- Martha continues to be all abrasive and modern, but the show does just fine dealing with the changing world without her there to hit viewers over the head with it.
- Harold's visit does, however, provide a nice storyline for the kitchen staff. He's so besotted with Daisy's cooking (and his valet, Ethan Slade, is so besotted with Daisy) that Harold wants her to move to America and cook for him. It doesn't interest Daisy, though. She's happy where she is, plus she does have William's father and the farm in England, which is perfectly fitting with Daisy's character. Ivy, however, seeing that Alfred is now a chef at the Ritz, jumps at the chance to "get out" of her humdrum life and leaves Downton to cook for Harold in the States.
- The society balls also present a chance for Lord Merton to continue to woo Isobel Crawley. It's fun to watch how rather awkward she is and how much he loves her boldness and opinions. Here's hoping that's a storyline Season 5 continues exploring.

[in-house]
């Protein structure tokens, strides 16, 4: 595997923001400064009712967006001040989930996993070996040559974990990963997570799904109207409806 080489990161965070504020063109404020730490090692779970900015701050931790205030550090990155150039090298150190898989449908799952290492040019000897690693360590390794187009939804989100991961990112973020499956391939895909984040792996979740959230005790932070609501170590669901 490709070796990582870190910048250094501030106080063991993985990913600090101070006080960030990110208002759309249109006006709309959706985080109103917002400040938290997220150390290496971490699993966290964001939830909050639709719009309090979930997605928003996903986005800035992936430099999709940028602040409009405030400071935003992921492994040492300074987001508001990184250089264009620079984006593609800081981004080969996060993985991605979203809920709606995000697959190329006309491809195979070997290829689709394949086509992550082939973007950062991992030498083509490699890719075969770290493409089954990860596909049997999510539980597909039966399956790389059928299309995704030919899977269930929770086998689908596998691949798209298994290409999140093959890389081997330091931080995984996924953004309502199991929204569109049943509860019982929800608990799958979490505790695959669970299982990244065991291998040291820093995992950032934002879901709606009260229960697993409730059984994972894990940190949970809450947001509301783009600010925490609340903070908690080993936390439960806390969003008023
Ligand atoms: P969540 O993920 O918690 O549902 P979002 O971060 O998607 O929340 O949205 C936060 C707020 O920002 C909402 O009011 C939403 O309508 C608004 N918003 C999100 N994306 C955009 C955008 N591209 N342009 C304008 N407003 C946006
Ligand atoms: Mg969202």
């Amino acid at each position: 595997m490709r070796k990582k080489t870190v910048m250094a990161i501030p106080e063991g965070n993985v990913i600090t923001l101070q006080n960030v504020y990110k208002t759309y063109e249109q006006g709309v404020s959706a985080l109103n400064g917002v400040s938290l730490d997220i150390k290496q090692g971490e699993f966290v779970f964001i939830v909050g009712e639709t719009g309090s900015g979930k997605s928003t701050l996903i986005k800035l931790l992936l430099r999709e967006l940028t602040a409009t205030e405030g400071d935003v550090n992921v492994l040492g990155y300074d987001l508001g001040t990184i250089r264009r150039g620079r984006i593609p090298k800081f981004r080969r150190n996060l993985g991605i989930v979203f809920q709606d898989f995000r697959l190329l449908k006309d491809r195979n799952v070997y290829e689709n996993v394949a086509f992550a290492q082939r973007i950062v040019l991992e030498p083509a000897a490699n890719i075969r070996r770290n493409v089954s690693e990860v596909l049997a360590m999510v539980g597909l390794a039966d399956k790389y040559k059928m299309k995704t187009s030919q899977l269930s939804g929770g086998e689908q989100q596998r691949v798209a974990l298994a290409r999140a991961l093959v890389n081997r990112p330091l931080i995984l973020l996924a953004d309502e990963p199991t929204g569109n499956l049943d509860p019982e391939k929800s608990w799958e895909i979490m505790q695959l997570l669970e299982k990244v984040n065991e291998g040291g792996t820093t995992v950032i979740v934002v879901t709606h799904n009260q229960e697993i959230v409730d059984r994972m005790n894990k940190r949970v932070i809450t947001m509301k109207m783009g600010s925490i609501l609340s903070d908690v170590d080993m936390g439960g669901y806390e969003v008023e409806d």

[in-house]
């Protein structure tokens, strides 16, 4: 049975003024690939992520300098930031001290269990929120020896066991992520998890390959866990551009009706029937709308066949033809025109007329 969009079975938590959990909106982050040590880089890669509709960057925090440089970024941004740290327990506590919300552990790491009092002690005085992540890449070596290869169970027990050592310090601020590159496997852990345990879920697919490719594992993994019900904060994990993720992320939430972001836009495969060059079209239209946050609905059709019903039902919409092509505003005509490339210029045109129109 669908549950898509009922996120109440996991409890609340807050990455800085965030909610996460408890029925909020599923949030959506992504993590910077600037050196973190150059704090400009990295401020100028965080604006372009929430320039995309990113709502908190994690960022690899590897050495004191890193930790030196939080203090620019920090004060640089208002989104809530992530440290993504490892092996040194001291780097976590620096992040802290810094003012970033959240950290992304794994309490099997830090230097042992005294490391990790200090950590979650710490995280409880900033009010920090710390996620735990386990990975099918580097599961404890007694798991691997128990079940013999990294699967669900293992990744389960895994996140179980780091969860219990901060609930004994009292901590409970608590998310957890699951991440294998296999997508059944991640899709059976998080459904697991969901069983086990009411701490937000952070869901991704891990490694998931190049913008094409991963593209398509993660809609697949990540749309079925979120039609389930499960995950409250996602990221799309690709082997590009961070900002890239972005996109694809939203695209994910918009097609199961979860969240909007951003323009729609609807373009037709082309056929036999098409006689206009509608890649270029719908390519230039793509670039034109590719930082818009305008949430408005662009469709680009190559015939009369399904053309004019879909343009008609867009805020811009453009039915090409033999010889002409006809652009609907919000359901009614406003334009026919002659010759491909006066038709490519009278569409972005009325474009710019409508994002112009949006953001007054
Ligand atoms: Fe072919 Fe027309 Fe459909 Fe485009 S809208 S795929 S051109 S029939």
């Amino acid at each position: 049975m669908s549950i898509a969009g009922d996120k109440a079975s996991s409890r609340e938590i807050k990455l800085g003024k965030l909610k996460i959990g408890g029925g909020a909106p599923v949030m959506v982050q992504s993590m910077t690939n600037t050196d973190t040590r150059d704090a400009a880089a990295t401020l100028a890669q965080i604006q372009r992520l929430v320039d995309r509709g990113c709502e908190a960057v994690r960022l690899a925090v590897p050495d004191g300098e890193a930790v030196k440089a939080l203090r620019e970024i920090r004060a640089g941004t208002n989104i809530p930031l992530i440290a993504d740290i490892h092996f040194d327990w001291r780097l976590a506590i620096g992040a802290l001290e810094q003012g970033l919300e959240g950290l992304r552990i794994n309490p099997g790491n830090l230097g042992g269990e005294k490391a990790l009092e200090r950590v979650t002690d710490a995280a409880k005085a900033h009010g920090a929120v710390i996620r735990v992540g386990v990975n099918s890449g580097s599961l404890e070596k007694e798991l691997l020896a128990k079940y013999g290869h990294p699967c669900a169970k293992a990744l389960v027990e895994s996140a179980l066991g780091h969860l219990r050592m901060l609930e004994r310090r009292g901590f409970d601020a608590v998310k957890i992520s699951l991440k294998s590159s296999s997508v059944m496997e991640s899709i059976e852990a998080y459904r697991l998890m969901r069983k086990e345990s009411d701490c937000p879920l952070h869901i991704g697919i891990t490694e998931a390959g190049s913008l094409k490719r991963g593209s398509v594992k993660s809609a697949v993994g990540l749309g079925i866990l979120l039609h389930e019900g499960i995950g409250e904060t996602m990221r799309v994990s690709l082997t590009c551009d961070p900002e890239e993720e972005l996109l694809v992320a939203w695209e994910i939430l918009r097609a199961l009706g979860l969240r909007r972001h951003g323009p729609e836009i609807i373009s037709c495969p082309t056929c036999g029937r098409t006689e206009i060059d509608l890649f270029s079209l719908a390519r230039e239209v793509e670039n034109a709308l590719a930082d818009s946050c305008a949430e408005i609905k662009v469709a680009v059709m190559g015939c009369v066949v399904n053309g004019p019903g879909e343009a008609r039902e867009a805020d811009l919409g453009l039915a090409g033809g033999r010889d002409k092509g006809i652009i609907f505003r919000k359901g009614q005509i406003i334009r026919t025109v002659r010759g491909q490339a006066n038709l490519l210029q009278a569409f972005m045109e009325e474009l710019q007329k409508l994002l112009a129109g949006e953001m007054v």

- Speaking of new loves, we also love that the show hasn't jumped Tom or Mary straight into someone else's arms. It's nice that they're taking it slow and really giving the characters a chance to explore how hard it is to move on when your spouse dies.
- Along those lines, do you think Gregson is dead or not? Will the show ever get to the bottom of it? Something we hadn't considered until this episode was that Sampson (the card cheat) was pretty irate with Gregson outing his underhanded dealings earlier this year. You don't suppose Sampson had anything to do with what happened to Gregson, do you?